Just as she was about to start A-levels, Sophie was back in hospital, where doctors kept her in for two weeks, determined to make a diagnosis.
‘I weighed just 5st at this point,’ she says.
‘About halfway through my stay they discovered I had Crohn’s disease.
'It was a relief, to be honest. I left hospital with lots of medication, feeling much better and able to get on with my life.’
'Of course I can't eat chocolate every day like I'd love to… It's hard sometimes when you're surrounded by the one thing you're not allowed to have,' said Sophie
There is no cure for Crohn’s. Eight out of ten patients require surgery at some point to remove the diseased part of the bowel.
There are medications, including steroids — to reduce the inflammation — and immunosupressants, but many have side-effects. And often treatment is a case of trial and error.
It is crucial patients identify anything that may exacerbate their condition.
These can include stress and certain food types, says Alastair Forbes, a Crohn’s disease expert and professor of gastroenterology at University College London.
There are no consistent findings about trigger foods — each patient is different — but wheat, dairy and coffee are often implicated and chocolate’s often cited,’ he says.
‘The real test is a patient’s experience. Keeping a food diary can identify patterns.’
Sophie tried several drugs with varying success while continuing with her ambition to start a business.
She was prescribed Infliximab to suppress the immune system, and it allowed her to complete her degree and a master’s, and even climb Table Mountain in Cape Town.
In 2008, Sophie was prescribed Humira, an injection to block TNF-alpha, a signalling molecule that plays a role in inflammation and is abnormally high in people with Crohn’s.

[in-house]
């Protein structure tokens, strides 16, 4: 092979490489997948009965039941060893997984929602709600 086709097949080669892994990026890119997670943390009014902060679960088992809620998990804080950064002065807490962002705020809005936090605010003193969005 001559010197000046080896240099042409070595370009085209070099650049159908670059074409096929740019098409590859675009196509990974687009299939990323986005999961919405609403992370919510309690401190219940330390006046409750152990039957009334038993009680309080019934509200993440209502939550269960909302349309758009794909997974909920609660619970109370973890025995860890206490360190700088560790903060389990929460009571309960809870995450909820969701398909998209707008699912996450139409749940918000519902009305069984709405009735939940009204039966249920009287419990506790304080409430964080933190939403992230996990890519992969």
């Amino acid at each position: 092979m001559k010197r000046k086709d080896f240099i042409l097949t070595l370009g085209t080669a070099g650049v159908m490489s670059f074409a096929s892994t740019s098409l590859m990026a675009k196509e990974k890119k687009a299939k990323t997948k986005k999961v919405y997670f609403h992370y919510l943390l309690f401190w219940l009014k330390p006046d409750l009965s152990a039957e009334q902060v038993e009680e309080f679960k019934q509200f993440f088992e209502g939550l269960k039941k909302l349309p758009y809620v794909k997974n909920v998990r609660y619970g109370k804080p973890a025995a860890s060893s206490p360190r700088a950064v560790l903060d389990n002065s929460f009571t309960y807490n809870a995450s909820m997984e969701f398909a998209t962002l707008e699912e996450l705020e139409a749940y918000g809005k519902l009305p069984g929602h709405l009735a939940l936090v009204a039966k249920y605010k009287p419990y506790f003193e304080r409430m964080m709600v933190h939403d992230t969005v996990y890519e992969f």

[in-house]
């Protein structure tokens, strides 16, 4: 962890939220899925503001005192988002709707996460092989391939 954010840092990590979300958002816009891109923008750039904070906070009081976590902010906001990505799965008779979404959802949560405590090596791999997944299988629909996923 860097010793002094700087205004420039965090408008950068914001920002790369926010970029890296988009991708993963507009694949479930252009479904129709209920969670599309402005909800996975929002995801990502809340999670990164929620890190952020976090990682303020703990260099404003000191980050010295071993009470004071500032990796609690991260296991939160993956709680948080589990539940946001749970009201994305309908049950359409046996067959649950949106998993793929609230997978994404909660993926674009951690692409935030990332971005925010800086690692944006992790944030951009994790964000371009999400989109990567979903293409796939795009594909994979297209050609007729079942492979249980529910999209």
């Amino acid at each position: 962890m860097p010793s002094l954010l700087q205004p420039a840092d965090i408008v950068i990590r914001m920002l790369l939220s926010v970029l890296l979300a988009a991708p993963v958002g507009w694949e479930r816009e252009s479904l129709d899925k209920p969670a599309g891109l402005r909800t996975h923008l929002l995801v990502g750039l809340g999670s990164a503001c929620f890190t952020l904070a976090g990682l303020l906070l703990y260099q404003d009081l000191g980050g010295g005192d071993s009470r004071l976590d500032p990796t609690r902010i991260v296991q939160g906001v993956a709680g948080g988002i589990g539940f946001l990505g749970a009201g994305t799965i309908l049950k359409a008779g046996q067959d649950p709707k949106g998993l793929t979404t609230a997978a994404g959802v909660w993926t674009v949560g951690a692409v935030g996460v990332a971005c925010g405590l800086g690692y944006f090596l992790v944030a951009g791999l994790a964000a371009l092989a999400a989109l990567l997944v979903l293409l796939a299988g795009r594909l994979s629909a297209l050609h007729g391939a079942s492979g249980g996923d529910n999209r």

Within a year, she became almost symptom-free, and has not needed to take any drugs since 2009.
‘For the past three years I have never felt so well,’ she says.
She has also benefited from having a designated gastro nurse who helps her manage the condition and its triggers.
Sophie says: ‘I know I will never be free of Crohn’s — and I would hate to be without the support of my nurse.
'She’s a friendly voice to discuss treatment options and symptoms with.
‘I’ve learned to listen to my body to find out how to get the best of it.
'I don’t avoid certain foods, but I try to balance my fibre intake.’
Of her discovery two years ago that her favourite food might be making her ill, Sophie adds: ‘By then all my other symptoms were under control but the reflux was so bad my doctors were considering operating to tighten the opening from my oesophagus to my stomach.
‘I discovered the possible link and stopped nibbling on chocolate — and for the first time in 16 years the reflux went away.
'I don’t think chocolate caused the Crohn’s disease, but maybe it exacerbated the onset of it.’
Her experiences haven’t put Sophie off chocolate — indeed, this year she organised York’s first chocolate festival and made truffles in honour of the Queen’s visit to the city.
‘Of course I can’t eat chocolate every day like I’d love to,’ she says.
‘And it’s hard sometimes when you’re surrounded by the one thing you’re not allowed to have. But after eliminating chocolate for a while, I can now allow myself a bit here and there.
‘I just stop if my throat starts niggling. It’s nice to know it won’t land me in hospital.
‘I do still crave a bar of Dairy Milk of course. And sometimes I can’t resist a little square.’
For more information about Crohn’s, see the Crohn’s and Colitis UK website at www.nacc.org.uk